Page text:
How many fingers do you have left....?


May 11, 2019
When you first started building computers and rarely came through unscathed after a build finger wise....

How many fingers do you have left? How many battle scars do you have?

How many pints of blood did you leave in the case?
Haha! When I first started out with the cases in the 90s that was normal.

The new cases are much much more forgiving on your fingers.

Am I showing my age? :(
Back in the 1990's when I started building PC's, some of the cheaper cases didn't roll the edges of the sheet metal. I cut **** near to the bone on one of my knuckles fishing out a screw that fell behind the front panel. It's like the edges were made of steak knives. My hands have all kinds of tiny scars from working on PC's, cars, guns etc. Modern cases are made so much better that this isn't much of a concern. Having said that, I still occasionally get stabbed by a solder point on a motherboard or cut myself building systems for friends. I try not to let them buy cheap cases but every once in awhile I grab something just right or scrape my hand or fingers enough to draw blood during a build.
I used to go nuts with a dremel tool back in the 90s and early 2000's. I could never find a case that had enough fan mounts so I had to make my own. I never filed down anything because I hated how that sounded/felt. I don't know how I survived. It seemed like every build, I would just be working and then notice I have blood running down my fingers from some random cut that was so clean that I didnt even feel it.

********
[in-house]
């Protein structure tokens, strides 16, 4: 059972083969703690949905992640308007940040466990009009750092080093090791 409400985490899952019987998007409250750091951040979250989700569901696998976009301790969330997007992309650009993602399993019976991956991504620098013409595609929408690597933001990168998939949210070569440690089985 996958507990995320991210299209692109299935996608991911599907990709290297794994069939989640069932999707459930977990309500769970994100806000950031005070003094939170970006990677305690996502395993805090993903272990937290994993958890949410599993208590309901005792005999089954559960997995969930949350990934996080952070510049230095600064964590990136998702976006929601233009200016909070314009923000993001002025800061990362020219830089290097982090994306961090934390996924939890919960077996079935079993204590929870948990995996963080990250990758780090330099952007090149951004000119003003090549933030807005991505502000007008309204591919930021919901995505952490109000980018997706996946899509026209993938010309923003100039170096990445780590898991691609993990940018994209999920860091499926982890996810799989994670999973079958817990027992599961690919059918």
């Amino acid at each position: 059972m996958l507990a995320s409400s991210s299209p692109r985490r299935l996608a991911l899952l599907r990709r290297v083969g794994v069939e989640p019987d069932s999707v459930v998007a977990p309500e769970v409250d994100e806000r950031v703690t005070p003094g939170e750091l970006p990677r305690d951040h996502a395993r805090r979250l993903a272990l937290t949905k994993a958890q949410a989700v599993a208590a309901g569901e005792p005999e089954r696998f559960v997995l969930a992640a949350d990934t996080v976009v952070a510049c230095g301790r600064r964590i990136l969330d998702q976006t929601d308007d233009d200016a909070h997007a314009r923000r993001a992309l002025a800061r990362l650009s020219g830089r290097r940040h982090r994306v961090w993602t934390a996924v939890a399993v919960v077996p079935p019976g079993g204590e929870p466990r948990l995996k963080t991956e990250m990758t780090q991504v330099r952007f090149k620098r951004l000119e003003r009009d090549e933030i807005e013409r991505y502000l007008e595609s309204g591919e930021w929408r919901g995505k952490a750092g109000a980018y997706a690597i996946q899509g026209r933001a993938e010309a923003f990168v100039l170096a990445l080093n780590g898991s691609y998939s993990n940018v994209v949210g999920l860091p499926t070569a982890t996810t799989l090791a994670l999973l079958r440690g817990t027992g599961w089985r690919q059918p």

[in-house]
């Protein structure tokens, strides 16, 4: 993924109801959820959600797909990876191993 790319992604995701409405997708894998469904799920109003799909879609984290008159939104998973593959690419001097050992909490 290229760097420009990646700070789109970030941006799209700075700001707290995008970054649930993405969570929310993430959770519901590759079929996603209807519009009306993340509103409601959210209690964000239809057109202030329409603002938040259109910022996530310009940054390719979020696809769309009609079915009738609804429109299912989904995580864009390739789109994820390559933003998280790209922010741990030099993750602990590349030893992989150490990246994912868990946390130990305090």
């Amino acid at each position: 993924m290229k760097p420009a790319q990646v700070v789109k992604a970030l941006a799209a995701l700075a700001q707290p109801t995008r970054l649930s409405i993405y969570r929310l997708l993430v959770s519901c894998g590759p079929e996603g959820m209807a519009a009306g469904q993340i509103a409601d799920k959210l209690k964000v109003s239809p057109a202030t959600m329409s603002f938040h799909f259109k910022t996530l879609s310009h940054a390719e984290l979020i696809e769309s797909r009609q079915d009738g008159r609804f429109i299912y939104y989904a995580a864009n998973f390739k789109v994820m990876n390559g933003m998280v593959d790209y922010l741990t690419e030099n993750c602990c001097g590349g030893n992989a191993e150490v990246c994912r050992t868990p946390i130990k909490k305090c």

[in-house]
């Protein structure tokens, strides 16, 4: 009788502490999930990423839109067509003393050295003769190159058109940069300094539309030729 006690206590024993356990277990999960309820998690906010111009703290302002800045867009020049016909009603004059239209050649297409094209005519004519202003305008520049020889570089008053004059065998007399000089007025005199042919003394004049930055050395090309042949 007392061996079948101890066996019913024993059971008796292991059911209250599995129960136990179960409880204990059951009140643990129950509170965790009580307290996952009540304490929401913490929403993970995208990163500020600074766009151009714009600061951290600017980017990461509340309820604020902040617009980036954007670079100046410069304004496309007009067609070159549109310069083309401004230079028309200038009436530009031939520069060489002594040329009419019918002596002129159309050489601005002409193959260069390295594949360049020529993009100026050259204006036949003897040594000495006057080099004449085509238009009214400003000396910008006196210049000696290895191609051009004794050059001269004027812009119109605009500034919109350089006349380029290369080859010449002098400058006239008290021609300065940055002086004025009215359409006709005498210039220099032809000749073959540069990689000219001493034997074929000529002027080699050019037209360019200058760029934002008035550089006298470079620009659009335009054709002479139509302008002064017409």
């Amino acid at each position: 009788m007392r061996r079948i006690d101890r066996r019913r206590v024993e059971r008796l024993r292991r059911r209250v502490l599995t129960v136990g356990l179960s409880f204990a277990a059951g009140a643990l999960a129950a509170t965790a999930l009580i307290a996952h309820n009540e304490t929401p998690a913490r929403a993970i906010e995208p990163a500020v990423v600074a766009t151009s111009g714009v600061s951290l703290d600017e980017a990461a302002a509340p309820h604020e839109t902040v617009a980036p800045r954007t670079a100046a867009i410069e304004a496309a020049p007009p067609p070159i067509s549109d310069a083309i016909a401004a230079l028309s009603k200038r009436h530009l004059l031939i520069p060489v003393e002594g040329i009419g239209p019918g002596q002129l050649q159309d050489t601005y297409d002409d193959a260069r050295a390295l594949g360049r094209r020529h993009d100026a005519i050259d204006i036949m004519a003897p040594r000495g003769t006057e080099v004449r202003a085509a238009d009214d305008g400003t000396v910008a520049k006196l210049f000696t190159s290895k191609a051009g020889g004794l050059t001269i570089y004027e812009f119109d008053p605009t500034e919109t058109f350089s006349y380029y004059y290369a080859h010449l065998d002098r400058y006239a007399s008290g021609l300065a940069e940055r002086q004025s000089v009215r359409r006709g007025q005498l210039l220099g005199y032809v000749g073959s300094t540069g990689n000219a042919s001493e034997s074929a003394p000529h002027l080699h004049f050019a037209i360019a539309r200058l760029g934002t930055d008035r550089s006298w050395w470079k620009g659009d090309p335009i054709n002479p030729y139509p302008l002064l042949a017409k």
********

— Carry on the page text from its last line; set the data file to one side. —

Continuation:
I have a pretty good scar on my left thumb from a cheap 1990's computer case. Considering the shops I worked at during that time almost exclusively dealt in higher-end quality cases, I came away pretty unscathed.
If you havent gotten sliced up at some point you didnt go ghetto enough with mods.
As Dan pointed out in the early days some PC case metal edges were not rolled over.

I was leaving a LAN party with my tower PC that had no lid.
It had been raining and the ground was wet so I didn't want to put my PC down.
While trying to open the car door the PC was resting on my knee, when I lost my balance.
As the PC starting falling I caught it by grabbing one of the side frames hard and somehow cut a huge chunk off the top of a finger.
That hurt, blood was everywhere. It ruined my fingerprint.
It looked quite strange for a few years but eventually healed so well I cant even remember which finger it was!
I'll chop my arm off and see if it grows back, only way to find if I'm really a lizard.
I have building my own `puters since the 386 days and have a few battle scars and left a little blood in a few cases in the old days (I am a retired ASE Master tech and have many more scars from working on cars, big trucks and oil field equipment). Any one remember "First Saturday" in Dallas and getting there at midnight with a flashlight and going home Saturday morning or afternoon with enough used parts to build a system? Yep, those old cheap used whitebox AT cases were hand grinders full of sharp edges just waiting to chew up hands.
Definitely easier building in the new cases now. There were some rough edges on the earlier cases for sure.
I do not miss those old cases I had a case that would draw a little blood anytime you opened it.
I have eight fingers, thankfully. When I first began working on personal computers during the 1990's I would get all sorts of cuts. Thankfully, none of the cuts became scars. I remember the steel case that my brother had for an Athlon Thunderbird system that split the palm of my hand open when I picked it up. I do not miss the sharp edges many of those old cases had.
I had a Salman heatsink CNPS 9500 that was a bear to handle. Yeah it cut me a few times. I got afraid of that thing. Lol.
I've only built one machine myself, but I've been inside any number of machines starting with a DEC KI-10, numerous unix boxes of the '80's (mostly MC68000 based), SPARCstations, various PC's, etc. The only one I really sliced myself on was a VAX 11-780; I was trying to get at the Unibus and nearly took off a finger. Most of the hardware engineers I worked with had a nice scar collection.
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